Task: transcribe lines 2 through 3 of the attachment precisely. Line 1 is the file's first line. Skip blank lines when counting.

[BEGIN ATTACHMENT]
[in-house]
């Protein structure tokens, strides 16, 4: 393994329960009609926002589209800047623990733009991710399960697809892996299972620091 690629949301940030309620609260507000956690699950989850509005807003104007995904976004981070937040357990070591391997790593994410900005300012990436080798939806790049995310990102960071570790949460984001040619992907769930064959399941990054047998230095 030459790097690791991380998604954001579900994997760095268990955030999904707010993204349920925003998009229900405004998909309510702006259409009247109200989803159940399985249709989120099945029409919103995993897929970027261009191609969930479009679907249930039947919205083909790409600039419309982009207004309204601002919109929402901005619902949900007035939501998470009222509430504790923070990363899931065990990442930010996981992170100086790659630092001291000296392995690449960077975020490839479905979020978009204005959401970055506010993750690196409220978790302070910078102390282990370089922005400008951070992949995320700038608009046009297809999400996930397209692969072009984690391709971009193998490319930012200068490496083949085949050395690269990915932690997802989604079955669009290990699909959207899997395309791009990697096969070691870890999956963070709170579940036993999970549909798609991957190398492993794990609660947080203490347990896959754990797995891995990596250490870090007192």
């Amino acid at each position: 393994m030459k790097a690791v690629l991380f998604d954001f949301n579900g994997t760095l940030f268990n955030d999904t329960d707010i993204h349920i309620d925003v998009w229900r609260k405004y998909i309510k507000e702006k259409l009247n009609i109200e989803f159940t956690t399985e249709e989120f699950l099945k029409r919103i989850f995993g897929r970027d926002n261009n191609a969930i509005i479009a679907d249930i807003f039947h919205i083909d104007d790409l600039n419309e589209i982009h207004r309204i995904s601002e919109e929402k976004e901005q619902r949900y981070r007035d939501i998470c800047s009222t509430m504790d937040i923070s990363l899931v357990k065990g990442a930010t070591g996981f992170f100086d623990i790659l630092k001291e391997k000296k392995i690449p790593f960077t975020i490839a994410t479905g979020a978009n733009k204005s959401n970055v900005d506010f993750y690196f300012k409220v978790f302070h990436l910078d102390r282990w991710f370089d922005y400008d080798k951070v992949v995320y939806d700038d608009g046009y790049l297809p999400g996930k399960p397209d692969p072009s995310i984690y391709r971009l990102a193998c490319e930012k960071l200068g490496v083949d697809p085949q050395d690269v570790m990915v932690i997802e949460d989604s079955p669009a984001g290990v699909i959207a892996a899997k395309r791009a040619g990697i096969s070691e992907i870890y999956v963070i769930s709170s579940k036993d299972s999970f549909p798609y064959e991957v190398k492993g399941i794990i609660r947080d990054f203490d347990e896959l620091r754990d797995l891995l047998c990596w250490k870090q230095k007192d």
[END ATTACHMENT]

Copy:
């Protein structure tokens, strides 16, 4: 393994329960009609926002589209800047623990733009991710399960697809892996299972620091 690629949301940030309620609260507000956690699950989850509005807003104007995904976004981070937040357990070591391997790593994410900005300012990436080798939806790049995310990102960071570790949460984001040619992907769930064959399941990054047998230095 030459790097690791991380998604954001579900994997760095268990955030999904707010993204349920925003998009229900405004998909309510702006259409009247109200989803159940399985249709989120099945029409919103995993897929970027261009191609969930479009679907249930039947919205083909790409600039419309982009207004309204601002919109929402901005619902949900007035939501998470009222509430504790923070990363899931065990990442930010996981992170100086790659630092001291000296392995690449960077975020490839479905979020978009204005959401970055506010993750690196409220978790302070910078102390282990370089922005400008951070992949995320700038608009046009297809999400996930397209692969072009984690391709971009193998490319930012200068490496083949085949050395690269990915932690997802989604079955669009290990699909959207899997395309791009990697096969070691870890999956963070709170579940036993999970549909798609991957190398492993794990609660947080203490347990896959754990797995891995990596250490870090007192």
């Amino acid at each position: 393994m030459k790097a690791v690629l991380f998604d954001f949301n579900g994997t760095l940030f268990n955030d999904t329960d707010i993204h349920i309620d925003v998009w229900r609260k405004y998909i309510k507000e702006k259409l009247n009609i109200e989803f159940t956690t399985e249709e989120f699950l099945k029409r919103i989850f995993g897929r970027d926002n261009n191609a969930i509005i479009a679907d249930i807003f039947h919205i083909d104007d790409l600039n419309e589209i982009h207004r309204i995904s601002e919109e929402k976004e901005q619902r949900y981070r007035d939501i998470c800047s009222t509430m504790d937040i923070s990363l899931v357990k065990g990442a930010t070591g996981f992170f100086d623990i790659l630092k001291e391997k000296k392995i690449p790593f960077t975020i490839a994410t479905g979020a978009n733009k204005s959401n970055v900005d506010f993750y690196f300012k409220v978790f302070h990436l910078d102390r282990w991710f370089d922005y400008d080798k951070v992949v995320y939806d700038d608009g046009y790049l297809p999400g996930k399960p397209d692969p072009s995310i984690y391709r971009l990102a193998c490319e930012k960071l200068g490496v083949d697809p085949q050395d690269v570790m990915v932690i997802e949460d989604s079955p669009a984001g290990v699909i959207a892996a899997k395309r791009a040619g990697i096969s070691e992907i870890y999956v963070i769930s709170s579940k036993d299972s999970f549909p798609y064959e991957v190398k492993g399941i794990i609660r947080d990054f203490d347990e896959l620091r754990d797995l891995l047998c990596w250490k870090q230095k007192d």